Indus River

Indus River

Indus River

The Indus River is Asia’s transboundary river and South-Asia’s trans-Himalayan river.  This river (1,980 mi) rises in West of Tibet, flows North-West via the Gilgit-Baltistan and Ladakh regions of Kashmir, and turns swiftly to the left after the Diamer massif. The total drainage area of the river is more than450,000 sq. mi.

Its annual flow is about 58 cu mi, double that of the River Nile and 3-times that of the Euphrates and Tigris rivers combined, ranking it among the world’s largest rivers in terms of annual flow. Historically this river has been extremely important to the region’s several cultures.

The 3rd millennium BC had seen the rise of the major Indus Valley Civilization (IVC) of the Bronze Age. This article carries every detail about the river, including Indus River Routes.

Location:Indus River Delta (primary), Thar Desert (secondary), Pakistan
Nickname:Indus River
Local Language Name:دریائے سندھ
Coordinates :32°29′54″N 79°41′28″E
Countries:Pakistan (93%), India (5%), China (2%)
Cities:Leh, Skardu, Dasu, Besham, Thakot, Dera Ismail Khan, Sukkur, Hyderabad
Left:Zanskar River, Suru River, Soan River, Jhelum River, Chenab River, Ravi River, Beas River, Sutlej River, Panjnad River
Right -:Shyok River, Hunza River, Gilgit River, Swat River, Kunar River, Kabul River, Kurram River, Gomal River, Zhob River
Location:Shiquanhe, Ngari Prefecture, China
Elevation:4,255 m (13,960 ft)
Coordinates:32°29′54″N 79°41′28″E
Location:Arabian Sea (primary), Rann of Kutch (secondary) – Indus River Delta (primary), Thar
Elevation:0 m (0 ft)
Coordinates:23°59′40″N 67°25′51″E
Length:3,610 km (2,243 mi)
Basin:1,165,000 km2 (449,809 sq mi)
Discharge :for Arabian Sea
Discharge average:6,600 m3/s (233,077 cu ft/s)
Discharge Max.:58,000 m3/s (2,048,251 cu ft/s)
Discharge Min.:1,200 m3/s (42,378 cu ft/s)

Indus River History

Indus River System

The River Indus supplies principal water resources/supplies for the economy of Pakistan– particularly the breadbasket of Punjab, which accounts for most of the country’s agricultural output, and Sindh.

The term Punjab implies ‘land of 5-rivers’, and these five rivers include Jhelum, Ravi, Chenab, Sutlej, Beas, all of which ultimately flow to the River Indus. This river also supports a number of heavy industries and supplies drinking water in Pakistan.

Indus River Routes

Tibet is the actual source of the river Indus, which starts at the confluence of the Gar Tsangpo and Sengge Zangbo rivers that discharge the Gangdise Shan and Nganglong Kangri mountain ranges. The Gilgit, Shigar, and Shyok rivers take the glacial water to the main river.

Gradually, it turns to the south and flows down into the Punjab plains at State Kalabagh, Pakistan. The Indus river passes the giant gorges 15,000–17,000 ft deep near the Diamer massif and swiftly flows across Hazara. It’s joined by the Kabul River near Attock.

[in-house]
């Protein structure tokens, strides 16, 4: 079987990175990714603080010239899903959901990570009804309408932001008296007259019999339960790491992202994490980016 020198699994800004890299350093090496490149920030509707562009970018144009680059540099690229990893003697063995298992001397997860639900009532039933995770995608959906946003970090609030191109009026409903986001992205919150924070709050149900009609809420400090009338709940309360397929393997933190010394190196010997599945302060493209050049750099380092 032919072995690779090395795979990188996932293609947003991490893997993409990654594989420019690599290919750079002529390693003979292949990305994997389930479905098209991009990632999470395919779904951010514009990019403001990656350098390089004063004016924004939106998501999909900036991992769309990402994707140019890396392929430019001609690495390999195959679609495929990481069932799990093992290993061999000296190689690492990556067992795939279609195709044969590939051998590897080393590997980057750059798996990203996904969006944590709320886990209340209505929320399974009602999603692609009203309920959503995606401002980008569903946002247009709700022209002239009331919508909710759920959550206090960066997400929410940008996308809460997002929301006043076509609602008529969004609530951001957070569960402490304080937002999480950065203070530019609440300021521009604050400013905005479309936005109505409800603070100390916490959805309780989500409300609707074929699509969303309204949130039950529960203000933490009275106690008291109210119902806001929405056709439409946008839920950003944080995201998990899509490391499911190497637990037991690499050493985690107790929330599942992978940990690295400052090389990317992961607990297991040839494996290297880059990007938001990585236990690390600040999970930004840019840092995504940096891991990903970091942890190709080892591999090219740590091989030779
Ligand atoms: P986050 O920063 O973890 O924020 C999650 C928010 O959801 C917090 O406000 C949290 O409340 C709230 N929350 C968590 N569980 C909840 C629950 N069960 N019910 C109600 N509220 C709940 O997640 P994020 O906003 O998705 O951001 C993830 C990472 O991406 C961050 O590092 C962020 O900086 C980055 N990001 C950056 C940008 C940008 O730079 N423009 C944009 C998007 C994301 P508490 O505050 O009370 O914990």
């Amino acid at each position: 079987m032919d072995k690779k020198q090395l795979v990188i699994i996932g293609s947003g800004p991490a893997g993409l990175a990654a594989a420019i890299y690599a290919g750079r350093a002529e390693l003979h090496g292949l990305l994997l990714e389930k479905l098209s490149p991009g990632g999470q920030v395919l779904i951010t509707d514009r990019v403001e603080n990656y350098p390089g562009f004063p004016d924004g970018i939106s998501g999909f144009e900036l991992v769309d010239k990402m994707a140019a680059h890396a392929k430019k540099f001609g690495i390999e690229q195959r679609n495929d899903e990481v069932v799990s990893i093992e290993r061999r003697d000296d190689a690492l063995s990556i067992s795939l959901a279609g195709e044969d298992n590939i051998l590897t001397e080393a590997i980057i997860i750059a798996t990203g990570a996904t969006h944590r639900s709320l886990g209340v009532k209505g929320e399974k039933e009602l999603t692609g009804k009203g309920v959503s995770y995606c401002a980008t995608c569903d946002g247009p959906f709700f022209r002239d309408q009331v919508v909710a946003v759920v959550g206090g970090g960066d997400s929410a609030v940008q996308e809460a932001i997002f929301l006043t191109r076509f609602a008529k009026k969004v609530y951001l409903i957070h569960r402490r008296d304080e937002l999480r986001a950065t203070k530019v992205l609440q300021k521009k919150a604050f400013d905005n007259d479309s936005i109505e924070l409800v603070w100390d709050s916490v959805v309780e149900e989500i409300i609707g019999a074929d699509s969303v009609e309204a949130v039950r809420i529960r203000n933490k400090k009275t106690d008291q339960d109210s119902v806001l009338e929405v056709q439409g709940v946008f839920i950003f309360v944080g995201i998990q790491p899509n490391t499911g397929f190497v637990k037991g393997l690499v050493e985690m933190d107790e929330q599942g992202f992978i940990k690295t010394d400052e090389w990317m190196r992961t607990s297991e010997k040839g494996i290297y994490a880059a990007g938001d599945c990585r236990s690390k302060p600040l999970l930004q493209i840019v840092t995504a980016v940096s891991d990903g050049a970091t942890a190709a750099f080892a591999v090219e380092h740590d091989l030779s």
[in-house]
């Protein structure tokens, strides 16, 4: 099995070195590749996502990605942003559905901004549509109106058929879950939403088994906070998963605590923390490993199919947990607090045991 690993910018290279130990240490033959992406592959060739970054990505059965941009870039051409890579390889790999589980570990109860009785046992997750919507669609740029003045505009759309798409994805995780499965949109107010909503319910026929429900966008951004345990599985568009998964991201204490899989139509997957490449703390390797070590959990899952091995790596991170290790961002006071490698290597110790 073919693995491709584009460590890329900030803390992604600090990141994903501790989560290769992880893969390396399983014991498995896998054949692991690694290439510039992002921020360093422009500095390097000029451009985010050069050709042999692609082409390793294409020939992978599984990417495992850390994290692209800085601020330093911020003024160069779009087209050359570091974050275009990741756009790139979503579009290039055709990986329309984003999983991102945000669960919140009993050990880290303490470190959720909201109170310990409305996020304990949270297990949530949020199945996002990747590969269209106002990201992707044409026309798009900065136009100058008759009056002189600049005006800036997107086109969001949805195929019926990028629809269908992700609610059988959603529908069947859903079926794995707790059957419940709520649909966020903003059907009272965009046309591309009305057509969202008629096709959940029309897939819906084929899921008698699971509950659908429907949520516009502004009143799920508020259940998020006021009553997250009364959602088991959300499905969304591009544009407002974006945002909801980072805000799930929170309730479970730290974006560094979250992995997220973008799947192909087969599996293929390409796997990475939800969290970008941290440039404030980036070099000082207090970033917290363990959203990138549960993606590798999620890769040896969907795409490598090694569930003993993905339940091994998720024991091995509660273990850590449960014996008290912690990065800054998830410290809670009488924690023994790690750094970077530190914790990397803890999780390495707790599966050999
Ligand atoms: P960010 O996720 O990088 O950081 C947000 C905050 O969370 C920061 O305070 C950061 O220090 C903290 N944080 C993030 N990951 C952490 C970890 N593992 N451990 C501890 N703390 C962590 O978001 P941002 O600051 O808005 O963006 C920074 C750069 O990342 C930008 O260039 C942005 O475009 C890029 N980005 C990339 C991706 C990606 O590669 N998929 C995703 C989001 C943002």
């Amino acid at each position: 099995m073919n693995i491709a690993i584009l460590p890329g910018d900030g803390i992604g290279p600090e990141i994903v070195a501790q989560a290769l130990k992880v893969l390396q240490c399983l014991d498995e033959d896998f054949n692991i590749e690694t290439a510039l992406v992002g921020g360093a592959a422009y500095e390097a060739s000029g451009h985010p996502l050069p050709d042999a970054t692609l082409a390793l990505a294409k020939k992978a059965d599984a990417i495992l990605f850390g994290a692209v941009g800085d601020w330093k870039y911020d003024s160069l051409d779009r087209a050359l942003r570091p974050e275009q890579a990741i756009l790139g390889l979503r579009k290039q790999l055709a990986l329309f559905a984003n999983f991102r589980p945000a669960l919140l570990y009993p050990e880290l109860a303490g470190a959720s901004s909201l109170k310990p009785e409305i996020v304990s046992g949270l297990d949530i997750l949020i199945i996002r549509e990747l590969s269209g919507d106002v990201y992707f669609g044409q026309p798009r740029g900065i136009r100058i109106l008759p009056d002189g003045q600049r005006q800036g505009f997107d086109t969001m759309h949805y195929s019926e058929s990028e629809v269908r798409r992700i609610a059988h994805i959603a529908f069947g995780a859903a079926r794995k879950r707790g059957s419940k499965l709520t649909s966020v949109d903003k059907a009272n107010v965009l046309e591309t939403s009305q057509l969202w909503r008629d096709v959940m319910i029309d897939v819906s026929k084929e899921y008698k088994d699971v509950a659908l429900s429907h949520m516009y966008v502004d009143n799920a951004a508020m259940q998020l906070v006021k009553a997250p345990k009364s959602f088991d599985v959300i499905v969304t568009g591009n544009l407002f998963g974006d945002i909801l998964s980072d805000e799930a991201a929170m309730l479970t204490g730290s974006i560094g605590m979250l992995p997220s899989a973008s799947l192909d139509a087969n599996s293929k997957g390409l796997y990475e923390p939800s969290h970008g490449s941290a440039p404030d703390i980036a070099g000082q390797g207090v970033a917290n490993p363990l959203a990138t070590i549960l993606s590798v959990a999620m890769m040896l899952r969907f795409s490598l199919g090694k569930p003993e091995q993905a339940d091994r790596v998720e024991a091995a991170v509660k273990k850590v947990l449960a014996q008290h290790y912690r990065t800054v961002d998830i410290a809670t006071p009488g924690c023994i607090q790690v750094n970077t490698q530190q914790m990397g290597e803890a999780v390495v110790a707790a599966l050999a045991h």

The rest of its path to the sea is in the Sindh and Punjab plains, where the river flow becomes highly braided and slow.  Panjnad joins it at Mithankot. Once, this was called Satnad River (sat=7 and nadi=river). Passing through Jamshoro, it finishes in a wide delta in Thatta’s South in Sindh, Pakistan.

Water Sources of Indus

The Indus is among few rivers that have a bore. The system of Indus is mainly fed by the glaciers and snows of the Karakoram, and Himalayas, and Indian states, Himachal Pradesh and Ladakh Union Territories, and the Gilgit-Baltistan Area of Pakistan.

The river flow is also influenced by seasons–it decreases considerably in the winter season, while in the monsoon months from July to Sep it floods its banks. There is evidence of a gradual change in the direction of the river since the prehistoric period.

Indus River Routes


This river was named Sindhu in the Sanskrit language by Indo-Aryan individuals, and Persians knew it as Hindu, which was considered by both as ‘Border River.’ From the 1st Persian Empire, the name transferred to the Hellenes as Indós. Romans adopted it as Indus.

Franklin C. Southworth proposes that Sindhu’s name is originated from Cintu, which is a Dravidian term for date palm, a plant that is frequently available in Sindh.

Indus River History

The main cities IVC, like Mohenjo-Daro and Harappa, trace back to about 3300 BC and represents some of the biggest known human habitancy of the ancient era.

The IVC expanded from north-eastern Afghanistan to North-Western India and Pakistan, rising from River Jhelum’s East to Rupnagar on the upper River Sutlej. Coastal settlements expanded from Sutkagen Dor in Pakistan, the border of Iran, to Kutch in India.

Discovery of Settlements

To date, more than 1,052 settlements and cities have been discovered, primarily in the Ghaggar-Hakra region and its tributaries. Among those settlements were the main urban areas of Mohenjo-Daro and Harappa, as well as Dholavira, Rakhigarhi and Lothal, Ganeriwala & Only forty sites in the Indus Valley & its tributaries have been found.

The Sutlej, which is Indus’s tributary now, flowed into the River Ghaggar-Hakra in the Harappan period, and in its watershed, there were more Harappa alongside Indus.

Indus River map

Opinions of Scholars

Most scholars agree that settlements of Swat culture of Indo-Aryan progressed in Gandhara when Harappa and Mohenjo-Daro had been abandoned already. The Rig Veda mentions a number of rivers, including the one called ‘Sindhu.’  The ‘Sindhu’ is believed to be the current Indus River.

It is confirmed one-hundred and seventy-six times in its writing, ninety-four times in the plural, and most commonly used in the broad context of ‘river.’

Origin of Word India

The ‘India’ word is originated from the river Indus. In ancient days, ‘India’ basically referred to those areas directly along the eastern embankment of the Indus.

Governed by Different Empires

The lower Indus basin creates a natural border between the Persian Plateau and the subcontinent; this area includes all or some parts of KPK, Sindh, Baluchistan, Punjab and India, and Afghanistan. The 1st Western Eurasian dynasty to conquer the Indus Valley was the Achaemenid Empire, during the rule of Darius I.

Later, the Indus Valley was governed by the Kushan & Mauryan dynasties, the Indo-Greek empires, the Hephthalites & Indo-Scythians. Over many centuries, the Muslim military forces of Mehmood Ghazni, Muhammad bin Qasim, Mohammed Ghori, Babur, and Tamerlane managed to cross the river to conquer Punjab and Sindh and provided an entrance to the subcontinent.


  1. Zhob River
  2. Zanskar River
  3. Swat River
  4. Satluj River
  5. Suru River
  6. Soan River
  7. Shyok River
  8. Kurram River
  9. Ravi River
  10. Panjnad River
  11. Kunar River
  12. Jhelum River
  13. Kabul River
  14. Hunza River